Although they are nothing more than the ordinary 7 notes, the first 2 bars of the LH accompaniment and RH melody in Image 3 taken from Fur Elise is a beautiful example of making use the full range of musical notes found in an octave, brilliantly arranged by Beethoven to create a unique listening experience.


What a shame it would be if such a gem of a musical phrase were to be squandered? Render it with clarity by coordinating the movements of the RH and LH well. Good coordination can be accomplished by playing the melody with the RH and ‘shadow’ it with the LH.


  • What? - Left and right hand ccordination
  • Why? - Smooth flow of notes
  • How? - Shadow playing

Meaning to say, go through the motions of playing the accompaniment in the LH without actually touching the keys. As a result hand coordination between both hands are practiced, but you are able to evaluate the clarity of the sound production in the melody being played with the RH, thus able to make corrections accordingly.

Once you are satisfied with the outcome switch roles, play the accompaniment with the LH and ‘shadow’ it with the RH. A lucid rendition clear as crystal consequently follows, when melody and accompaniment are played together.

continue reading next page >>>

Return from 'Piano songs playing tips - Fur Elise' to all-piano-online Home

You may also like...

How to play demanding passages with ease

“Give me six hours to chop down a tree, and I will spend the first four hours sharpening the axe.” - Abraham Lincoln.

...The time that I have to practise the piano is limited. Every practise session is precious to me, so I jealously guard the time that I have for practising. I switch off my phone to deny distractions, fight the temptation to make visits to the refrigerator every 15 minutes and eat enough food to give me strength to practise continuously for two hours - small things that have had a huge impact on the effectiveness of my practise sessions...learn more about playing piano songs continue reading the full article >>>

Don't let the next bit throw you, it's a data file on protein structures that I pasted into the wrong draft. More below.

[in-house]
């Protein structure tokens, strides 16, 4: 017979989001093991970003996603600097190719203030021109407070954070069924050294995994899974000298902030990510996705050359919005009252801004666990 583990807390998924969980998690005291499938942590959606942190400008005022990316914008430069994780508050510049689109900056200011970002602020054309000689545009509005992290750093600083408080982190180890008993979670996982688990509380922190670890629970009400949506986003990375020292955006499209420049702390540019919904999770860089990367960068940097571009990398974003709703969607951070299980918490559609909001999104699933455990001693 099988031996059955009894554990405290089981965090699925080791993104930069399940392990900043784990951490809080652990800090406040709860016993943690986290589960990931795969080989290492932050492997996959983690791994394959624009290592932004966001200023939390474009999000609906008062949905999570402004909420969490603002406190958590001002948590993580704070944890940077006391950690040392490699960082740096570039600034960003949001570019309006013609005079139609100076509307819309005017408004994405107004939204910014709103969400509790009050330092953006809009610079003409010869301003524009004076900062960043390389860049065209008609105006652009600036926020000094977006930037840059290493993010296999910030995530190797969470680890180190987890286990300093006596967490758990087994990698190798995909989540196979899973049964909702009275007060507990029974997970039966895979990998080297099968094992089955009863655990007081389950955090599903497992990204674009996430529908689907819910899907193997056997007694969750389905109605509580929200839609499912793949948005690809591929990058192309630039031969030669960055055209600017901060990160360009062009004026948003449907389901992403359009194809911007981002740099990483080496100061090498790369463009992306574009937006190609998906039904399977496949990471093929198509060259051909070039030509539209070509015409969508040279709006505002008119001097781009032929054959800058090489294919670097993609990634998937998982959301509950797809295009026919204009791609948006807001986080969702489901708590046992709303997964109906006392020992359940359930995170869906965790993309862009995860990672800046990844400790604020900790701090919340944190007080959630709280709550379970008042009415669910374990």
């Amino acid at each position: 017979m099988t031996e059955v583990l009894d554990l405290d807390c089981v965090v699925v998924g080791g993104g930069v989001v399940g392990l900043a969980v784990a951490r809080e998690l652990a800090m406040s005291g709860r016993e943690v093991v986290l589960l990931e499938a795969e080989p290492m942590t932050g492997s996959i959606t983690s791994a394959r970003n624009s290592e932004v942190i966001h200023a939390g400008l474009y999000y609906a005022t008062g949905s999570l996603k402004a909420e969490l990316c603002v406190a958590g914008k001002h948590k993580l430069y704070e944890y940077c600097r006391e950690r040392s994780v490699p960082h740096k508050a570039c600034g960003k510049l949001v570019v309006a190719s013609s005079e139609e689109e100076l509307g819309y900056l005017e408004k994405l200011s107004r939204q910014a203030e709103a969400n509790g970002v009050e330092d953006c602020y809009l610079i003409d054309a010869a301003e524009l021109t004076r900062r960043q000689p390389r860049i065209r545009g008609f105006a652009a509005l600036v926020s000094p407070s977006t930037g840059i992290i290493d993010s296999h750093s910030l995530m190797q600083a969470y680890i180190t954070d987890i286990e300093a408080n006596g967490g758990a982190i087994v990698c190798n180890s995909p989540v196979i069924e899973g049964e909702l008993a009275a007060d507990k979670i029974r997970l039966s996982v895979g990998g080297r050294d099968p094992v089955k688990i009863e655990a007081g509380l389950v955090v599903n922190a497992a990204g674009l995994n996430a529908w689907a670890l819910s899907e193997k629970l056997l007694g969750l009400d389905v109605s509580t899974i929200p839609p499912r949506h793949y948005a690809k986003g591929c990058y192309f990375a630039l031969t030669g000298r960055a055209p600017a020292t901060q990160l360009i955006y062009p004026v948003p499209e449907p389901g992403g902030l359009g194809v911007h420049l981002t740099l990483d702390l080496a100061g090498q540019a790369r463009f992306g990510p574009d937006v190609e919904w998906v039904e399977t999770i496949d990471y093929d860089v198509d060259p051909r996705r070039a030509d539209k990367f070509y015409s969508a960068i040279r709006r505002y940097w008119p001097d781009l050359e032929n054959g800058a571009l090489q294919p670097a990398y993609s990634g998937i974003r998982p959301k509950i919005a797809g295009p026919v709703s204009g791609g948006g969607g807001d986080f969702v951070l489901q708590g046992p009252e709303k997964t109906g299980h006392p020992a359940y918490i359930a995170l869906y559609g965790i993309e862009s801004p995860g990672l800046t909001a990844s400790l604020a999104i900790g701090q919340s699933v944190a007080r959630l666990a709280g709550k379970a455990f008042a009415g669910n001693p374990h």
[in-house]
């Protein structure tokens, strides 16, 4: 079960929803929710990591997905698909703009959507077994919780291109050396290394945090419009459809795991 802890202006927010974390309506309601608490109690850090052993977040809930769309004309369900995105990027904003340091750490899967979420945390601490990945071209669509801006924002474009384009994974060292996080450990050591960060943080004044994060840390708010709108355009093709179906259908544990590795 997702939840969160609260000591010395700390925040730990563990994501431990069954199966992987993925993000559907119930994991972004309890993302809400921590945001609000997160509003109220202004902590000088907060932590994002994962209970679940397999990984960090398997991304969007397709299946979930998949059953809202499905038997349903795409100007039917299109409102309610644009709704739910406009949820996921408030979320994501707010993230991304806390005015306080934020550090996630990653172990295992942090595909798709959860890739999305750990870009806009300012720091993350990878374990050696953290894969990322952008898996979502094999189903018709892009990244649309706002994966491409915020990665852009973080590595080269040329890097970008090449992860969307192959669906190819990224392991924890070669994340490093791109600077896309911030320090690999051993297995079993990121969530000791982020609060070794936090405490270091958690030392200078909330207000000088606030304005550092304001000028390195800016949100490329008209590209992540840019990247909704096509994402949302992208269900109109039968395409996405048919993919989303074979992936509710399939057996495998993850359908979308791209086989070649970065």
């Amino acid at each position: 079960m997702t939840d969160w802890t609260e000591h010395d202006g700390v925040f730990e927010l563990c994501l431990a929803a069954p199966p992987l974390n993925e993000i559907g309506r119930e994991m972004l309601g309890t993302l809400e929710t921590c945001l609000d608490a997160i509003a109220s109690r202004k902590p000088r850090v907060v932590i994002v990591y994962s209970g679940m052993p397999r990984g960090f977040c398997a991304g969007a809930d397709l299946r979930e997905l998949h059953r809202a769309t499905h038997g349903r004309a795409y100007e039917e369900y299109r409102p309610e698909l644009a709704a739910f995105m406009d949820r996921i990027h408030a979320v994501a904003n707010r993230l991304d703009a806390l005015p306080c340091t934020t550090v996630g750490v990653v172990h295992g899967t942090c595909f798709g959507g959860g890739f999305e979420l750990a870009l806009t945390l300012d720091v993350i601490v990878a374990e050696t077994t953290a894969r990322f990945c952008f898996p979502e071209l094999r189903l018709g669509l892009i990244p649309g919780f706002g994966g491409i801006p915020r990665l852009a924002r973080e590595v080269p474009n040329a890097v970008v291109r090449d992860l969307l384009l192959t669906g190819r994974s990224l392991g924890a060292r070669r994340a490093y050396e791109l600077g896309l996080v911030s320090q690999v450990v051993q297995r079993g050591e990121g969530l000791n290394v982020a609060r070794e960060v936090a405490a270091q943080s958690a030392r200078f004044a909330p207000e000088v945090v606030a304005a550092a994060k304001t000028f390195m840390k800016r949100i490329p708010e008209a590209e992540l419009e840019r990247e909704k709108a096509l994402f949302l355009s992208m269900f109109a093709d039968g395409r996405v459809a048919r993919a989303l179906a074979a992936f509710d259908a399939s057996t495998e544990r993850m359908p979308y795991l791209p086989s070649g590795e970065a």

3 essential steps towards piano learning success

Find a good teacher, know your theory and practise everyday. These three steps will help an aspiring pianist lay the foundation towards musical success.

...as you learn new songs you will develop a taste for a certain style or have a small number of favourite composers that you love, a piano teacher has a duty to let you grow into a pianist with an open mind. By promoting individuality in her students ...learn more about playing the piano songs, read the full article >>>

Develop a better sense for when
to press on the sustaining pedal

...tools are available that make the music created on the piano that much more beautiful. One of which is the sustaining pedal. The role of the sustaining pedal is to connect notes together for a smoother sounding playing style. The flip of the pedal releases previously held notes and begins holding new notes. When pressed with the foot, the pedal mechanism lifts the damping mechanism off the strings inside the belly of the piano. Not pressed, it stops the strings of un-played notes from vibrating...learn more about playing piano songs, read the full article>>>